Just Me 2, you want $7 BILLION in budget cuts? Even cutting that number in half, you are still looking at 9-10% of the budget, all for one thing, property tax relief. Good luck with that.

  16. - UIC Guy - Monday, May 13, 19 @ 10:54 am:

    I though he was arguing for a reformed arithmetic, in which 2+2 = about 17. /s

  17. - Robert the Bruce - Monday, May 13, 19 @ 10:54 am:

    I don’t think Carroll is arguing for higher tax levels. I think instead he is arguing forcefully against arithmetic.

  18. - MG85 - Monday, May 13, 19 @ 11:07 am:

    ==That does NOT mean they told the governor’s office that they were going to publicly oppose the bill.==

    I didn’t write that it did. JB should have known what their issues/positions were on this bill. It is his key piece of legislation. I pointed to the lawmakers’ comments to highlight his ineptitude not their willingness to be transparent.

    I don’t expect JB to be a mind-reader. I expect him to talk to every single lawmaker about his most important piece of legislation that he campaigned on. Commercials and witty Facebook posts won’t cut it in the ILGA.

  19. - Grandson of Man - Monday, May 13, 19 @ 11:11 am:

    I agree with more state funding and higher rates for upper incomes, particularly for those making over $500,000 a year. But this is a super-tough needle to thread. Pritzker also needs to do his part and negotiate to try to get Rep. Carroll and others on board.

  20. - Hamlet's Ghost - Monday, May 13, 19 @ 11:16 am:

    Won’t the graduated tax referendum be on the ballot at the same time the two reps are running for re-election?

    Would voting against the bill commit them to campaigning against the bill during the election?

  21. - TNT - Monday, May 13, 19 @ 11:20 am:

    Maybe it’s just a convenient excuse for someone who’d rather vote no, but you can’t give on-the-fence legislators the out of claiming they haven’t heard from the governor this late on something this important.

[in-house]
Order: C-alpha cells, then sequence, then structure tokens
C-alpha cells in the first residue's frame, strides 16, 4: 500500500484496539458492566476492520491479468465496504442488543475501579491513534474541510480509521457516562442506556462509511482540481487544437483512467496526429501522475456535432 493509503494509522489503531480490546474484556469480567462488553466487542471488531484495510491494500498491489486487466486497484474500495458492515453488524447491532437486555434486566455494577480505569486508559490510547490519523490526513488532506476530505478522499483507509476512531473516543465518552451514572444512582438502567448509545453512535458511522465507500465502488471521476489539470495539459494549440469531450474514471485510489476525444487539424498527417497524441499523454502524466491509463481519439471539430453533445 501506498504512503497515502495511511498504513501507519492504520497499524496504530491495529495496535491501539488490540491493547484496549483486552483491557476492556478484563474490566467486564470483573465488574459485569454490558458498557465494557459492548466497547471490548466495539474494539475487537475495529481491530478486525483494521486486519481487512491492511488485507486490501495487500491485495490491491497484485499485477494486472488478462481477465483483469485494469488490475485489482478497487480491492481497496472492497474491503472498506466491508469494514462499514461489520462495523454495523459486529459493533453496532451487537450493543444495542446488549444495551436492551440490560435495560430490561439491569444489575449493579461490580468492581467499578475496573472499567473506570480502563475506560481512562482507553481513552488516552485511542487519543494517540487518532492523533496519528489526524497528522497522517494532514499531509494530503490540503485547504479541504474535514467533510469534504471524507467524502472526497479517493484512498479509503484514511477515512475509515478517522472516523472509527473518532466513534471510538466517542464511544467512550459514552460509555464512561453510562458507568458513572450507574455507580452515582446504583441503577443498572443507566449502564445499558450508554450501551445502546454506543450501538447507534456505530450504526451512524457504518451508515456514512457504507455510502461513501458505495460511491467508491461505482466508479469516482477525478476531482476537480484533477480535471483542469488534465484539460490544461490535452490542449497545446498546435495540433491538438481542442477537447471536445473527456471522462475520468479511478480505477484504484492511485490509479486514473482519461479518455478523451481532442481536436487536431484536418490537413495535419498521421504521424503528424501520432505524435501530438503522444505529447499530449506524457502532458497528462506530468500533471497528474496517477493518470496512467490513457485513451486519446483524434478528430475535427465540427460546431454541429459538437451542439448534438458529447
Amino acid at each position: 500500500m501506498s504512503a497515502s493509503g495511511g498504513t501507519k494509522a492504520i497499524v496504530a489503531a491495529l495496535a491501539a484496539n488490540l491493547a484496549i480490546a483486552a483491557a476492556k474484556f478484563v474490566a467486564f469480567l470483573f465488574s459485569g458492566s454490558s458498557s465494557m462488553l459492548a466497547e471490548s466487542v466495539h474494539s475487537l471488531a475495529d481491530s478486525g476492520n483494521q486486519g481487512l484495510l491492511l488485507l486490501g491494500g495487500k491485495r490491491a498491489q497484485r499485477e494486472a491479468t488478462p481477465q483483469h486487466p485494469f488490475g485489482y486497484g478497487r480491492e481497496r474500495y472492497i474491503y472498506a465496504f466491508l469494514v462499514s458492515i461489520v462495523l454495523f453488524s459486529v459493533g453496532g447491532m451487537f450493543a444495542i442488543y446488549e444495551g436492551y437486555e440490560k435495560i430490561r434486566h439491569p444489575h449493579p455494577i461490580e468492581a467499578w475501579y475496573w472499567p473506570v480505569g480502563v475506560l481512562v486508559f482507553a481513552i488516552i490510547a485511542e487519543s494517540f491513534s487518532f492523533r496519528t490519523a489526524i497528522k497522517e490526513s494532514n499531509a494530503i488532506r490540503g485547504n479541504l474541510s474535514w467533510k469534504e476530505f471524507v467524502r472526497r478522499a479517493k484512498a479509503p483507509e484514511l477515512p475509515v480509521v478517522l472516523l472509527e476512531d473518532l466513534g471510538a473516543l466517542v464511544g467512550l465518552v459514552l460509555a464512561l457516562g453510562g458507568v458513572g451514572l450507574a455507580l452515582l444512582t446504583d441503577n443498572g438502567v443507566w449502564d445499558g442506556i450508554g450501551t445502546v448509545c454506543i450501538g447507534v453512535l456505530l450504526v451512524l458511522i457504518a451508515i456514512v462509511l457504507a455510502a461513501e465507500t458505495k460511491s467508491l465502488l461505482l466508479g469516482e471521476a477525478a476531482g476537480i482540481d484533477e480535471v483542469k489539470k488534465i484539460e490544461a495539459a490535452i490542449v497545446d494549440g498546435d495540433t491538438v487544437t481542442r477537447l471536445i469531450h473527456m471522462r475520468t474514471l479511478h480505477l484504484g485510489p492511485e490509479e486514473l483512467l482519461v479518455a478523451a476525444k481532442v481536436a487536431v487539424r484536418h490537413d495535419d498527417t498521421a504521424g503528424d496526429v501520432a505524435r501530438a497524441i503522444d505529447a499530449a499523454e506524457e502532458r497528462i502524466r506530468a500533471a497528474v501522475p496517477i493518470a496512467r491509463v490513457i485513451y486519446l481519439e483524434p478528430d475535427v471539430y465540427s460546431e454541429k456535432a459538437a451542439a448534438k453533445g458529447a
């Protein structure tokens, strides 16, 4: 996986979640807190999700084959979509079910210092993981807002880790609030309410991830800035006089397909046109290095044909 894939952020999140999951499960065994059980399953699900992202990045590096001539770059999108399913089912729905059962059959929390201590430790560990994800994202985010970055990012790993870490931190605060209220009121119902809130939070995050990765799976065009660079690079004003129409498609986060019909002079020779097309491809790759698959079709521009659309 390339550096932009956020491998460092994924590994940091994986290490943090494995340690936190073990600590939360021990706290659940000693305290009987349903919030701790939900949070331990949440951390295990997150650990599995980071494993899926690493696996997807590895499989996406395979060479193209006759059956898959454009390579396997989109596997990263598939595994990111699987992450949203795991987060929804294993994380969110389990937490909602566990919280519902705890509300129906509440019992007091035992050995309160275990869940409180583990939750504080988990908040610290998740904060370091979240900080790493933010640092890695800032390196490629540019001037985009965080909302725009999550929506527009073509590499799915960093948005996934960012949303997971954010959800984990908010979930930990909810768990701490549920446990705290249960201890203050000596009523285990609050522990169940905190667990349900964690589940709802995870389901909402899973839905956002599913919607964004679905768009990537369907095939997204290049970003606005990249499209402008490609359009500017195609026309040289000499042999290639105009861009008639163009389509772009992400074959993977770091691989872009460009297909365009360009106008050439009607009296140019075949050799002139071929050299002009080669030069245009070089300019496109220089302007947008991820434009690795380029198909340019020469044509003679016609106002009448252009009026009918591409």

You’d think JB’s folks would have checked with the Speaker’s staff weeks ago to identify and start working the 15 to 20 House Dems least likely to vote for the “fair tax.” And “working” would include one-on-one meetings with the Guv in which the member would be assured that JB would have their back in a substantial way come re-election time. If they haven’t done that, they’re doing it wrong.

  22. - Honeybear - Monday, May 13, 19 @ 11:54 am:

    -We could do budget cuts.-
    They are already being factored in. I keep hearing 6% and 10% already baked to agency budgets being submitted to Pritzker.
    This is on top of the Rauner destruction of the workforce. The accountability Illinois website was changed so that the average person can no longer tell how small the workforce has become but at the start of Rauner we were the smallest state workforce per capita of all 50 states. At one point I think in 2017 I estimated that we were down 31%. Now because of the website change I don’t know where we are. I do know that Pritzker
    Is NOT hiring replacements or restaffing.
    So when you say cuts
    at this point
    we would probably be cutting into vital function
    Lawmakers don’t do the actual work of government
    They create law and statute
    State employees execute and maintain
    what they create
    Look what Rauner did to DHS, IDOC and the veterans.
    Not trying to be mean
    But folks if we cut more
    we’re in the marrow.

  23. - Oswego Willy - Monday, May 13, 19 @ 11:55 am:

    To the Post,

    The lack of honesty to thought is probably the bigger sin than others here.

    They should allegedly know…

    ===Rep. Carroll confirmed my suspicion that he wanted even higher state spending to lower property taxes. From Mark Maxwell’s Capitol Connection…